Skip to main content

Weeding in Midland to help the bee population

Share

Anyone who has a garden knows pulling weeds can be a full-time job.

However, if you gather a bunch of people together and hand them gloves, the work gets done in half the time.

Or at least, that’s the intent of the Town of Midland and Severn Sound Environmental Association (SSEA), who are asking for volunteers to help pull invasive plants out of Little Lake Park on Thurs. July 21.

“Invasive plant species pulls promote native biodiversity and support native pollinator species by providing food and habitat. This will also help preserve the health and recreational use of Little Lake Park,” said Mayor Stewart Strathearn

As one of 63 Bee Cities across Canada, they are pulling unwanted plants and planting native plants offering pollinators a chance to do their job.

The town has adopted seven no-mow zones, with Little Lake Park high on the list.

No experience is required to volunteer, but this is a hands-on event where invasive plants such as periwinkle and European lily-of-the-valley will be removed manually.

“Town staff and SSEA staff look forward to working alongside our community volunteers to help preserve the health of Little Lake Park by tackling this invasive plant pull,” said Dylan Flannery, Midland’s director of operations. “This is an event where volunteers can have fun and learn all about commonly found invasive plant species while helping with this important biodiversity project.”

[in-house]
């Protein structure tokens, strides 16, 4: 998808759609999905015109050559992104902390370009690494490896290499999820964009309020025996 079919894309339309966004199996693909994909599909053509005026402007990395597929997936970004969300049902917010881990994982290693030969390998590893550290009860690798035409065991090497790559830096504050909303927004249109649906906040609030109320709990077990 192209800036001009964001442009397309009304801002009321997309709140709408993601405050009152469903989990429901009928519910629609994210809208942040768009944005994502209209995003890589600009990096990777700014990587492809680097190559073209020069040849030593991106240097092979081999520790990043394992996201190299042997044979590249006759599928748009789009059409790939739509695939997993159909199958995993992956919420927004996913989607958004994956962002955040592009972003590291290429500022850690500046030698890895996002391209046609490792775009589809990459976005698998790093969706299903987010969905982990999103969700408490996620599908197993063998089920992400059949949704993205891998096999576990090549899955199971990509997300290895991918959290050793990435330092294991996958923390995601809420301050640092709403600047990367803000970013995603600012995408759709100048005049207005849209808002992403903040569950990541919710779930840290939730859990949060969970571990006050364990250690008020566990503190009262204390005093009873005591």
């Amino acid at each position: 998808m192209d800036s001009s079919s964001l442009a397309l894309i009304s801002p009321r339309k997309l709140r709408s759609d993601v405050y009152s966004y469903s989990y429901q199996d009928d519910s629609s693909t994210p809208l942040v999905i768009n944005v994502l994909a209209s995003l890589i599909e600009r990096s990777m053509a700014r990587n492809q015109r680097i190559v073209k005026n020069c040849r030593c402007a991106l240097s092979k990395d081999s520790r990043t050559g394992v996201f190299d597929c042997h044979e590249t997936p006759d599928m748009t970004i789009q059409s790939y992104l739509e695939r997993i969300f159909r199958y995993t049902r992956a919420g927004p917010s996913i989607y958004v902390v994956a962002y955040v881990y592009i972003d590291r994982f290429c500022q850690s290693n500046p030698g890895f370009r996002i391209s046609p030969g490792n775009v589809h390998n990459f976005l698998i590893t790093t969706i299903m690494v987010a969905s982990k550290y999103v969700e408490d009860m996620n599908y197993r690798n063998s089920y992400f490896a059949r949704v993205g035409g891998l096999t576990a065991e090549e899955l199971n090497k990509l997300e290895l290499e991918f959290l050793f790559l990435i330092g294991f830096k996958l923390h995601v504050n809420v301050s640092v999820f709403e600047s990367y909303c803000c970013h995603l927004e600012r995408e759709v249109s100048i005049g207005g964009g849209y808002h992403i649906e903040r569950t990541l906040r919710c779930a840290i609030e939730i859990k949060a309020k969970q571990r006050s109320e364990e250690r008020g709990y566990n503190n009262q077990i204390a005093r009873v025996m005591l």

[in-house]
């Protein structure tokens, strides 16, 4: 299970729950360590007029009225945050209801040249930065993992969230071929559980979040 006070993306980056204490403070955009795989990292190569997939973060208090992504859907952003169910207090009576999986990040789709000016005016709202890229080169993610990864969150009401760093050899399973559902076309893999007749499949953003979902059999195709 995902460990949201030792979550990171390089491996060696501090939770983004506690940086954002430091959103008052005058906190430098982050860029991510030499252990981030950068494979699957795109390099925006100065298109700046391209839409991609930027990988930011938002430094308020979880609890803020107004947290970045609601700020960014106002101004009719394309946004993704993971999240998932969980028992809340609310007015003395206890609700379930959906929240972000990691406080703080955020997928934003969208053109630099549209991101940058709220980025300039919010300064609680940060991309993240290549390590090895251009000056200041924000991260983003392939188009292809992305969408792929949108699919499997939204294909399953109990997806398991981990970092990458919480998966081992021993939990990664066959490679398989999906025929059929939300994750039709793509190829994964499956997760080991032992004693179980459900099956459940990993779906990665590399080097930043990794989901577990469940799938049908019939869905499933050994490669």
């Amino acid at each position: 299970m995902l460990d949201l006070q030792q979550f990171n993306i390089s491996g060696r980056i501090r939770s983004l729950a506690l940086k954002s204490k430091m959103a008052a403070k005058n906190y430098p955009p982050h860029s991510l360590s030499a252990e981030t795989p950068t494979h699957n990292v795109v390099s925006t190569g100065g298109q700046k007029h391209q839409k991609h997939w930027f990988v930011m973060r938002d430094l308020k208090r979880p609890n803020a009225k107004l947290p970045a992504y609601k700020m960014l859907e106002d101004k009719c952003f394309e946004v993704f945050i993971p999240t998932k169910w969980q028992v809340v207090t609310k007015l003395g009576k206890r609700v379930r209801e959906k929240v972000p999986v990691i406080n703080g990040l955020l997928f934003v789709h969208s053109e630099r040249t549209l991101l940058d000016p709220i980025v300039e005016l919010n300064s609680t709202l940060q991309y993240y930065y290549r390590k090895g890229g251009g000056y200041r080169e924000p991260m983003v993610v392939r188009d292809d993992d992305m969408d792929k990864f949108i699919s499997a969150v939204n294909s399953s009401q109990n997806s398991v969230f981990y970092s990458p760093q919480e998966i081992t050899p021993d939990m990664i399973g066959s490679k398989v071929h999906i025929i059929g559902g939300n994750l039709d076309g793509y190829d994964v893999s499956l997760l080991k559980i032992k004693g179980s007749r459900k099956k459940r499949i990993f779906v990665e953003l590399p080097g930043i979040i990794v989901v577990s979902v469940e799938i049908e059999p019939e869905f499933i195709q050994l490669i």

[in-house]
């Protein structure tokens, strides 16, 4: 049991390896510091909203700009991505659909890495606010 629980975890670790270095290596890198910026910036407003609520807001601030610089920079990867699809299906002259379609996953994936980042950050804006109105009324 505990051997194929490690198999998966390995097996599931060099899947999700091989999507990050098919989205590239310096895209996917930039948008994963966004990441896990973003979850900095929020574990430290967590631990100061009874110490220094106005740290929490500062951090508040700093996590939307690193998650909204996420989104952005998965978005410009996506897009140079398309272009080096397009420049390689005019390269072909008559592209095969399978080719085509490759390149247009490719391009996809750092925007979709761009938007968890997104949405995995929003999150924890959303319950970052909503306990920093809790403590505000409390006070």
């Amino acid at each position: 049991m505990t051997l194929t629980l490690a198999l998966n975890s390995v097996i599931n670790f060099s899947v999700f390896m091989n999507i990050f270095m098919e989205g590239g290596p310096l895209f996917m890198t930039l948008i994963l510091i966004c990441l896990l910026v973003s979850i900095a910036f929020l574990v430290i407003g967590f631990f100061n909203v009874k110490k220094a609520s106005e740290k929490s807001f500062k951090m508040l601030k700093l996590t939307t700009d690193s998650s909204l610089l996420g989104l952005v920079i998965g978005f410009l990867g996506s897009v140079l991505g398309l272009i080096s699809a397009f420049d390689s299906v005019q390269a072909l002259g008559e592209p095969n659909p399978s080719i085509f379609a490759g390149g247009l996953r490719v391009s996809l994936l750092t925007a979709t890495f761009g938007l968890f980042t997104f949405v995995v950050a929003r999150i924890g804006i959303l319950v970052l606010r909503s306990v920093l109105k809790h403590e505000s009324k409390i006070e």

No pre-registration is required. Volunteers can park at the North Simcoe Sports and Recreation Centre (NSSRC) or the Little Lake Park designated parking areas and go to the Little Lake Park Tennis Courts. Volunteers are encouraged to wear long pants, sturdy shoes, sunscreen, and hats. Helpers can bring their gardening gloves, or they will be made available. All necessary tools, bottled water and snacks will be provided.

CTVNews.ca Top Stories

BREAKING

BREAKING Indigo Books & Music shareholders vote to approve privatization sale

Indigo Books & Music Inc. shareholders have voted to approve a deal that will see the retailer become a private company. The offer of $2.50 per share comes from Trilogy Retail Holdings Inc. and Trilogy Investments L.P., which have a 56 per cent stake in Indigo and are owned by Gerald Schwartz, the spouse of Indigo chief executive Heather Reisman.

Stay Connected